Experts are concerned that the number of unvaccinated individuals—and subsequent reappearance of previously eradicated diseases all over the country—is damaging herd immunity, a term that refers to the decreased risk of contracting a disease of an entire population when the majority of that population is immunized. Enough people have foregone vaccinations that the required number of vaccinated people for efficacious herd immunity, a vaccination rate of 92 – 94 percent for measles, is no longer met. But those who choose not to vaccinate, a decision only available to those who can be vaccinated in the first place, are consequently putting others at risk. This poses a threat to those who cannot afford healthcare visits as well as those who cannot be vaccinated for medical reasons.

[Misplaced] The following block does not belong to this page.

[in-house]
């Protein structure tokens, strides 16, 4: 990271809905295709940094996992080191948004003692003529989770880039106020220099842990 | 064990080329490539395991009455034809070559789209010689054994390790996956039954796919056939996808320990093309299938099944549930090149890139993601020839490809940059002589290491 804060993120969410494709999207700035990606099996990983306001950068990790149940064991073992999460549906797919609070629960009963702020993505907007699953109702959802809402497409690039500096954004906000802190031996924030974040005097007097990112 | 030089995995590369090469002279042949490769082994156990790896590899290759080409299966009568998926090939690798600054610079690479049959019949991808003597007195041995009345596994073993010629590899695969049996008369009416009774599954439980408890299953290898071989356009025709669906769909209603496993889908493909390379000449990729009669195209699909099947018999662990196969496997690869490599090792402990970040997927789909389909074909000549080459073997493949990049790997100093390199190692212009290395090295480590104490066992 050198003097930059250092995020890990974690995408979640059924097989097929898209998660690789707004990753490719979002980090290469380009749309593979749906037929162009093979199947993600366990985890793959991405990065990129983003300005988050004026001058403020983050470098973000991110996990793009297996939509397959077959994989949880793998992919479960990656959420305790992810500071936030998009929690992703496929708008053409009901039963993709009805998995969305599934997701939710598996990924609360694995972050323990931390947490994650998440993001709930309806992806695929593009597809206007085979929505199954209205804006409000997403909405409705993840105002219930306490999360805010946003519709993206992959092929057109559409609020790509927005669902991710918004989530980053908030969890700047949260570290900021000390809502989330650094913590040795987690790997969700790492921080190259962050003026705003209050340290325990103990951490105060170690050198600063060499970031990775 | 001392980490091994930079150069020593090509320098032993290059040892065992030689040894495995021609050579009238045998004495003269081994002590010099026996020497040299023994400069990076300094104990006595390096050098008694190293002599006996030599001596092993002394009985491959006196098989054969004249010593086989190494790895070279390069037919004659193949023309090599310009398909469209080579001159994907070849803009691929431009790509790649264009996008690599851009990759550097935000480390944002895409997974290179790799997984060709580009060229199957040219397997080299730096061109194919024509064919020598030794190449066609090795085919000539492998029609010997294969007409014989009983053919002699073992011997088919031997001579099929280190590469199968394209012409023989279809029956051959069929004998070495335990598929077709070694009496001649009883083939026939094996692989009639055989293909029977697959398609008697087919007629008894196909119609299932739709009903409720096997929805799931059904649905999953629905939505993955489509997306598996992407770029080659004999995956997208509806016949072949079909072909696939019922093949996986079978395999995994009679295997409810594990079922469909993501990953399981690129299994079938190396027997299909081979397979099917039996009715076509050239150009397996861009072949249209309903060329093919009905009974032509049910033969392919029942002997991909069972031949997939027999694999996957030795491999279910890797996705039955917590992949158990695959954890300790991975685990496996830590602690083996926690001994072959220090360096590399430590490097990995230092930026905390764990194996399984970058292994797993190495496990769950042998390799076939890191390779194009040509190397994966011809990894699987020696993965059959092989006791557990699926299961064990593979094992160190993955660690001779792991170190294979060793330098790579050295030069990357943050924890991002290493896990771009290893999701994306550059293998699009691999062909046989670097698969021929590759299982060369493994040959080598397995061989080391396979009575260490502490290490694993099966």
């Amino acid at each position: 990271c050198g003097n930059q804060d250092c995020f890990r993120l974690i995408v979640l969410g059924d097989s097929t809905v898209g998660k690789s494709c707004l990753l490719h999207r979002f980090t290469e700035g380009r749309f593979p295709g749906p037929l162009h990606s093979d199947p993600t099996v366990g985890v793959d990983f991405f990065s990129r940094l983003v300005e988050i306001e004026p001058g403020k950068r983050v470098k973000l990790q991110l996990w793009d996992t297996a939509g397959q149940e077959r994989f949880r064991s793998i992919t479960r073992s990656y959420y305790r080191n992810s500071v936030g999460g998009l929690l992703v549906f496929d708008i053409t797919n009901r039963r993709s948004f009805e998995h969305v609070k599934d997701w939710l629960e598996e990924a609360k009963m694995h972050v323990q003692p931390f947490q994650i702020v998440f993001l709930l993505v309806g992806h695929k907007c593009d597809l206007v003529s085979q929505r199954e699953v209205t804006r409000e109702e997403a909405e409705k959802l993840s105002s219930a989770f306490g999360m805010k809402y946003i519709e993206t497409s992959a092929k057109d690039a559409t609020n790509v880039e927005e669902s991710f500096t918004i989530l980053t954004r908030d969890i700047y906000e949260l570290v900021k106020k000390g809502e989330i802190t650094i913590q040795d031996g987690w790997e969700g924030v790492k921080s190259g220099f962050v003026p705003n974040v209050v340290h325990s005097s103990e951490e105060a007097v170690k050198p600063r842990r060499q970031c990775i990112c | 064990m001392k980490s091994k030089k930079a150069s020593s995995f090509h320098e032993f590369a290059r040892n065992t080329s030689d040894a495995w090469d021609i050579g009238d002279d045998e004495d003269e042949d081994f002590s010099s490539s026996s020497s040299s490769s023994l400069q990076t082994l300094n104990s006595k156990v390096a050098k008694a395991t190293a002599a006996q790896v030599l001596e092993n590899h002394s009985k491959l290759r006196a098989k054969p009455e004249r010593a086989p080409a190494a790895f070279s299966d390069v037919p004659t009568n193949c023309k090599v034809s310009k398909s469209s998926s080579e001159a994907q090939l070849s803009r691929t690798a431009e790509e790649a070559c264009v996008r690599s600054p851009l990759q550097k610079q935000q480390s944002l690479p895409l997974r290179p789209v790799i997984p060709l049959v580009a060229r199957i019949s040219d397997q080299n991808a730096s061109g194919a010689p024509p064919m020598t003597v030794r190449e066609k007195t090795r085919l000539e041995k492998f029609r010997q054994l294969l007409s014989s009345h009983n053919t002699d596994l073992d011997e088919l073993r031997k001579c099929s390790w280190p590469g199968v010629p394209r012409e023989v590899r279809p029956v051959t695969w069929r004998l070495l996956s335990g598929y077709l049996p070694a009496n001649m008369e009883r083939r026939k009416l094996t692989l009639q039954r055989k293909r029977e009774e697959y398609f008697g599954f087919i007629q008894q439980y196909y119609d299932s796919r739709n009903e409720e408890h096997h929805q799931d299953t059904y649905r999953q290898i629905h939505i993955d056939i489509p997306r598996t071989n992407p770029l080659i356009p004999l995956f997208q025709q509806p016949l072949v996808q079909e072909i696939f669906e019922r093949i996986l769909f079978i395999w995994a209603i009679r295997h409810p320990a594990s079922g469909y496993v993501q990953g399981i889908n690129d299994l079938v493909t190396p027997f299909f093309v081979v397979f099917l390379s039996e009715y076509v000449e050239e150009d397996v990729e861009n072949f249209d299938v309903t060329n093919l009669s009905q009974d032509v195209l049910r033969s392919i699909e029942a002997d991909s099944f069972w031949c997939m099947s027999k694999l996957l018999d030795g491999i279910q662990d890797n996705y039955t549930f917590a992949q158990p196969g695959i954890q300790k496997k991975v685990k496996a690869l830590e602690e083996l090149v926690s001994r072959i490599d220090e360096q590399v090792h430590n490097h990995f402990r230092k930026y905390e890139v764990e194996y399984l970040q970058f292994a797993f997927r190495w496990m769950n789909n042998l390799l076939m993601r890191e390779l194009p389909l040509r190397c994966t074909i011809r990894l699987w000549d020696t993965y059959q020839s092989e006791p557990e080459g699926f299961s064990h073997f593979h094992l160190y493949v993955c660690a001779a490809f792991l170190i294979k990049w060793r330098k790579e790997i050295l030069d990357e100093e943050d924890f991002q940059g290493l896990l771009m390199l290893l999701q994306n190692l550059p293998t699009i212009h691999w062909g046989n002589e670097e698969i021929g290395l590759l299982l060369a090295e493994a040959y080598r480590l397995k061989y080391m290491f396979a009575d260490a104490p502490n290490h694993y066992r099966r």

“Herd immunity is the only way to protect those with compromised immune systems who can’t take the vaccine,” Stephen Eubank, a disease transmission researcher at Virginia Tech, told Jo Craven McGinty of The Wall Street Journal. “That means pretty much everyone who can, should get vaccinated.” University of Michigan professor Gary Freed best summed up the end goal of this crisis and debate: “We need to work to make the dominant paradigm one of the protection of children through immunization—the socially accepted choice, the morally accepted choice, and the scientifically prudent choice.”